I recently got my hands on a Nexus 7 tablet; while it is capable of supporting USB peripherals, like most tablets it lacks a USB A socket. Instead, the micro USB socket must be used with a USB OTG (On-The-Go) cable; this utilises the otherwise unused fifth pin in the micro USB plug to switch the tablet into host mode. To avoid having to carry around an extra, I’ve added a switch to allow a lead to function both in standard and OTG mode.
The starting point for this hack was a multi USB lead that I picked up free at a careers fair; a fairly common retractable lead with a male USB A plug on one end and a module on the other end providing a mini USB, micro USB and an iDevice connector.
Enabling OTG functionality is a simple case of connecting the (otherwise not connected) pin 4 in the plug to ground. Once I’d removed the case it was very easy to identify the ground pin by the markings on the board, while pin 4 was equally obvious by virtue of being the only pin not connected to anything. I removed one lead from a small SPDT slide switch and trimmed the remaining legs to the appropriate lengths to rest against the edge of the board for support then soldered it in place.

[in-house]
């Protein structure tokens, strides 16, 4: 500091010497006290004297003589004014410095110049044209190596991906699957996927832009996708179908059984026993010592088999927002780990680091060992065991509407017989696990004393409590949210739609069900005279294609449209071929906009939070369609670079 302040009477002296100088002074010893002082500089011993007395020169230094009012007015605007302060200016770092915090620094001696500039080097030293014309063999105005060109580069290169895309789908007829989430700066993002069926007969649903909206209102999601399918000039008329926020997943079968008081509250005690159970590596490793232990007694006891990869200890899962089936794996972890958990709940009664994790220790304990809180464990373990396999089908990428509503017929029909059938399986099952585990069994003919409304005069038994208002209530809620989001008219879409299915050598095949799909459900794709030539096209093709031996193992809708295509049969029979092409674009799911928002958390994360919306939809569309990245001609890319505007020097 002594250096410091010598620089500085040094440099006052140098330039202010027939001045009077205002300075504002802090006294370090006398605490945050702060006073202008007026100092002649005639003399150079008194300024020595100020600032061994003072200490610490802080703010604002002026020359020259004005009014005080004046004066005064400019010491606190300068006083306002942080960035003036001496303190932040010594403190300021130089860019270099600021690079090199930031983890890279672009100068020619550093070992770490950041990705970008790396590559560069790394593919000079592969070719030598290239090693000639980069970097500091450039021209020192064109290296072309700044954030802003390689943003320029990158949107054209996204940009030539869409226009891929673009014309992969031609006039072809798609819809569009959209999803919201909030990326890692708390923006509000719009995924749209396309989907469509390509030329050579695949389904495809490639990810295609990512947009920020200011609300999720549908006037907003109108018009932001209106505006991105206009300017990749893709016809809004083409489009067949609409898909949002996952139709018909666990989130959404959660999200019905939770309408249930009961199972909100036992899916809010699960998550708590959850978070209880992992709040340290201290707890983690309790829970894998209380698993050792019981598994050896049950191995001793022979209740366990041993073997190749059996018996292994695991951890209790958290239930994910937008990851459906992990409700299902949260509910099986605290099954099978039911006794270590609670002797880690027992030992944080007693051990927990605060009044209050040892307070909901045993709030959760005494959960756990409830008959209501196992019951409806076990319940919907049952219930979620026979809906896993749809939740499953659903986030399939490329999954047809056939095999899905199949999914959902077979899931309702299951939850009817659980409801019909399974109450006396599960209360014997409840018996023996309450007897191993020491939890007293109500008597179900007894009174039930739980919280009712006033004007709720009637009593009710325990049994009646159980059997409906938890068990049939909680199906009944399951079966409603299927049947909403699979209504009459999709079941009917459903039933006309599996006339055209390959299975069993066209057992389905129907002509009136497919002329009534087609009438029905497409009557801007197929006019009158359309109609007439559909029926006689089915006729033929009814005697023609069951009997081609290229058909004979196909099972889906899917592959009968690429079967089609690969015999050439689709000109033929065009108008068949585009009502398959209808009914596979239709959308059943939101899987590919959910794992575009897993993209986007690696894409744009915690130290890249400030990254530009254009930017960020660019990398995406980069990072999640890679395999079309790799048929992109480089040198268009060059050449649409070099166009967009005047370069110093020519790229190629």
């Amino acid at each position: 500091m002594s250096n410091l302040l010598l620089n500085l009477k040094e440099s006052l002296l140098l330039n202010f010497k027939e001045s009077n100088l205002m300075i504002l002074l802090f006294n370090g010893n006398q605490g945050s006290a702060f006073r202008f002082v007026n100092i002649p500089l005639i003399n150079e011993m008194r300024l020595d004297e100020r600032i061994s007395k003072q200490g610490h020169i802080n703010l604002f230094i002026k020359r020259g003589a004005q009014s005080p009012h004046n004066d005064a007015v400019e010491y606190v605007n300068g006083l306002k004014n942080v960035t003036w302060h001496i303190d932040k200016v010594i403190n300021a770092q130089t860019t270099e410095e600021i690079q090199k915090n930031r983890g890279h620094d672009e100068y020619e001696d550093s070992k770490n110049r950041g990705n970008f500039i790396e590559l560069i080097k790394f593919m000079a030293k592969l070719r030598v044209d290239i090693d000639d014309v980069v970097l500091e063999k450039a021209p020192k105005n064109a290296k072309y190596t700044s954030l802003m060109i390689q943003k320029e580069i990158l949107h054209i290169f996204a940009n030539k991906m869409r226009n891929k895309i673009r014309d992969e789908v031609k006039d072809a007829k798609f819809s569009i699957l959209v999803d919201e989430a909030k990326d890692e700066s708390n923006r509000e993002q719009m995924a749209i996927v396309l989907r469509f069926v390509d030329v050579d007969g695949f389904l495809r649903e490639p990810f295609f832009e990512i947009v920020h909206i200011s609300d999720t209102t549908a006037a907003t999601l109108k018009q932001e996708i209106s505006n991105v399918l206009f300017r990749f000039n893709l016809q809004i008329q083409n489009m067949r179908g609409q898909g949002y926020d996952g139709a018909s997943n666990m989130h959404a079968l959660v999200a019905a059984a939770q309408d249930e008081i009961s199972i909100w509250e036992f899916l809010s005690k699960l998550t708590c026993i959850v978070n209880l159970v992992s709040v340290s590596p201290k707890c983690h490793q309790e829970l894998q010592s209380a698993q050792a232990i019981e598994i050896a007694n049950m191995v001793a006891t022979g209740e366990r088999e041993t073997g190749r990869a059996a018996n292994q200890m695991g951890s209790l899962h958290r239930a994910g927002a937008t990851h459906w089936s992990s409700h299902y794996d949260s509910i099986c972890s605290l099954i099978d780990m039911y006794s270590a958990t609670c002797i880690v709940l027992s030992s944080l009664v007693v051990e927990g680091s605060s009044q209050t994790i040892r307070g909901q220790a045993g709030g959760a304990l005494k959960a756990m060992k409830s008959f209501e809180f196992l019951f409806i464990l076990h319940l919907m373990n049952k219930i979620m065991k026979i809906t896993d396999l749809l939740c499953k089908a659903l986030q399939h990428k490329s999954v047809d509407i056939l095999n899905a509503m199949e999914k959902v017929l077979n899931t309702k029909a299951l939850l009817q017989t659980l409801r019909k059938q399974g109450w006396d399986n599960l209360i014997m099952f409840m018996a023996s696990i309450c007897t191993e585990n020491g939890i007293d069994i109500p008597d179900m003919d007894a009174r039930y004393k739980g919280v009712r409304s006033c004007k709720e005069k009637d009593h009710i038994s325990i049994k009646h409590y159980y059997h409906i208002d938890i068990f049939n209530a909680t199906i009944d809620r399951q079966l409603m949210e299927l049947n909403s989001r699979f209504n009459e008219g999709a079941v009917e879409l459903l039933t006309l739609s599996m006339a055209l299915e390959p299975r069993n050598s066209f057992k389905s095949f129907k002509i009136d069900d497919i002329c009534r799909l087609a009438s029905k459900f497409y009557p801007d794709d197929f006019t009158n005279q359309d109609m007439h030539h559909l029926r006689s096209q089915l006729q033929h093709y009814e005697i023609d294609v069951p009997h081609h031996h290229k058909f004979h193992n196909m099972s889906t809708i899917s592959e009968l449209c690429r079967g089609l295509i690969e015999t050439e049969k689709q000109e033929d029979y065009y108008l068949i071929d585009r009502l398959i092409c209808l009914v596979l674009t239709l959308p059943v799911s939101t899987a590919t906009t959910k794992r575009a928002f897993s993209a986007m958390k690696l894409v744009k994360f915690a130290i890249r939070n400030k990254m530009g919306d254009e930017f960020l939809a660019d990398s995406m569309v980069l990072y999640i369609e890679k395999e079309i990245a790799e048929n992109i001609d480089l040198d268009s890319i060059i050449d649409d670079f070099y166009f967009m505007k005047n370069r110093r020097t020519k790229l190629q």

All that remained was to cut some slots into the case with a box cutter to accommodate the leads and super glue the case back on. As a finishing touch, I labelled the switch positions with a permanent marker.
I now had a lead capable of switching devices into host mode, but it still had a male USB A connector on the other end; this is trivially fixed with a USB A female-female connector. These are cheap, prevalent and small, they also allow the same lead to be used as both standard and OTG. Here it is in use, I have connected a USB keyboard to my Nexus 7.